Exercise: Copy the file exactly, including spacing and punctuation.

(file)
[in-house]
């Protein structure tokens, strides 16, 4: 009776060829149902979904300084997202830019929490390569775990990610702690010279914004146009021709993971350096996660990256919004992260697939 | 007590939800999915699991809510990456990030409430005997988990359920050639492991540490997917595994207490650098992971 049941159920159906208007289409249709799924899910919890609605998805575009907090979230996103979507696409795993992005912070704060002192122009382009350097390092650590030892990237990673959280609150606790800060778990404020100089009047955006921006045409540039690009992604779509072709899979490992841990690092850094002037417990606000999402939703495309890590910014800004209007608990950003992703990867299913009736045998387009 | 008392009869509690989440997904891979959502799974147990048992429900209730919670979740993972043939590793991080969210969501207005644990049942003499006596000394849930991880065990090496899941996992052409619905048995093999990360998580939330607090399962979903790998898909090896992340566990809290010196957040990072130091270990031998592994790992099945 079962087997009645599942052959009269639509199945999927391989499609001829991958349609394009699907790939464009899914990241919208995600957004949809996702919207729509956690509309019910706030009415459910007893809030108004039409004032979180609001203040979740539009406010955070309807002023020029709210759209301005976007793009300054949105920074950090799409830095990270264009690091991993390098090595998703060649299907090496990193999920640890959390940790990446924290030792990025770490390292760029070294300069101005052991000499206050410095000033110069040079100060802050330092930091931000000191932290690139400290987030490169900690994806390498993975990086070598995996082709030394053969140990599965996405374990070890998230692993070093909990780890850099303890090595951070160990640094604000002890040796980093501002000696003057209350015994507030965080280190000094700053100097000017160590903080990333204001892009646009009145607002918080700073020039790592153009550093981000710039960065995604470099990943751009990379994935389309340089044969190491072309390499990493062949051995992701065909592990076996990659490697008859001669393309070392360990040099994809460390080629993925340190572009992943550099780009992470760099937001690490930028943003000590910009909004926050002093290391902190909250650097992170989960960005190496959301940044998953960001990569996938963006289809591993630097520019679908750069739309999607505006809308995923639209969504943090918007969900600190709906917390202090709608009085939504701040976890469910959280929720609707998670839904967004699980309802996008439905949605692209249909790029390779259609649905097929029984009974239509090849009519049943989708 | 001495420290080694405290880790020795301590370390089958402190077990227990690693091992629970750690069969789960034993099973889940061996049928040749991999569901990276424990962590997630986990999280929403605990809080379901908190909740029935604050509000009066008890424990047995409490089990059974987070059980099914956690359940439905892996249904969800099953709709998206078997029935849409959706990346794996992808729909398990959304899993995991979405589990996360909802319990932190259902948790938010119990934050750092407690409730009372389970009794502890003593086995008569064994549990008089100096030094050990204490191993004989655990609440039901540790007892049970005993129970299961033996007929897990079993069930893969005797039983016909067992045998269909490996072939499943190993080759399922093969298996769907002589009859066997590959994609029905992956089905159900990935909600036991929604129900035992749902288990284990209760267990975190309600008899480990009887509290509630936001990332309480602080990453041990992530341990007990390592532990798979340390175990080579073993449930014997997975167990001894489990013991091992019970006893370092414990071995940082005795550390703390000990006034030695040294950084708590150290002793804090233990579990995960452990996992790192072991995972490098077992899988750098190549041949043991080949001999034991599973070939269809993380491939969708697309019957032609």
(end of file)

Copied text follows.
[in-house]
């Protein structure tokens, strides 16, 4: 009776060829149902979904300084997202830019929490390569775990990610702690010279914004146009021709993971350096996660990256919004992260697939 | 007590939800999915699991809510990456990030409430005997988990359920050639492991540490997917595994207490650098992971 049941159920159906208007289409249709799924899910919890609605998805575009907090979230996103979507696409795993992005912070704060002192122009382009350097390092650590030892990237990673959280609150606790800060778990404020100089009047955006921006045409540039690009992604779509072709899979490992841990690092850094002037417990606000999402939703495309890590910014800004209007608990950003992703990867299913009736045998387009 | 008392009869509690989440997904891979959502799974147990048992429900209730919670979740993972043939590793991080969210969501207005644990049942003499006596000394849930991880065990090496899941996992052409619905048995093999990360998580939330607090399962979903790998898909090896992340566990809290010196957040990072130091270990031998592994790992099945 079962087997009645599942052959009269639509199945999927391989499609001829991958349609394009699907790939464009899914990241919208995600957004949809996702919207729509956690509309019910706030009415459910007893809030108004039409004032979180609001203040979740539009406010955070309807002023020029709210759209301005976007793009300054949105920074950090799409830095990270264009690091991993390098090595998703060649299907090496990193999920640890959390940790990446924290030792990025770490390292760029070294300069101005052991000499206050410095000033110069040079100060802050330092930091931000000191932290690139400290987030490169900690994806390498993975990086070598995996082709030394053969140990599965996405374990070890998230692993070093909990780890850099303890090595951070160990640094604000002890040796980093501002000696003057209350015994507030965080280190000094700053100097000017160590903080990333204001892009646009009145607002918080700073020039790592153009550093981000710039960065995604470099990943751009990379994935389309340089044969190491072309390499990493062949051995992701065909592990076996990659490697008859001669393309070392360990040099994809460390080629993925340190572009992943550099780009992470760099937001690490930028943003000590910009909004926050002093290391902190909250650097992170989960960005190496959301940044998953960001990569996938963006289809591993630097520019679908750069739309999607505006809308995923639209969504943090918007969900600190709906917390202090709608009085939504701040976890469910959280929720609707998670839904967004699980309802996008439905949605692209249909790029390779259609649905097929029984009974239509090849009519049943989708 | 001495420290080694405290880790020795301590370390089958402190077990227990690693091992629970750690069969789960034993099973889940061996049928040749991999569901990276424990962590997630986990999280929403605990809080379901908190909740029935604050509000009066008890424990047995409490089990059974987070059980099914956690359940439905892996249904969800099953709709998206078997029935849409959706990346794996992808729909398990959304899993995991979405589990996360909802319990932190259902948790938010119990934050750092407690409730009372389970009794502890003593086995008569064994549990008089100096030094050990204490191993004989655990609440039901540790007892049970005993129970299961033996007929897990079993069930893969005797039983016909067992045998269909490996072939499943190993080759399922093969298996769907002589009859066997590959994609029905992956089905159900990935909600036991929604129900035992749902288990284990209760267990975190309600008899480990009887509290509630936001990332309480602080990453041990992530341990007990390592532990798979340390175990080579073993449930014997997975167990001894489990013991091992019970006893370092414990071995940082005795550390703390000990006034030695040294950084708590150290002793804090233990579990995960452990996992790192072991995972490098077992899988750098190549041949043991080949001999034991599973070939269809993380491939969708697309019957032609």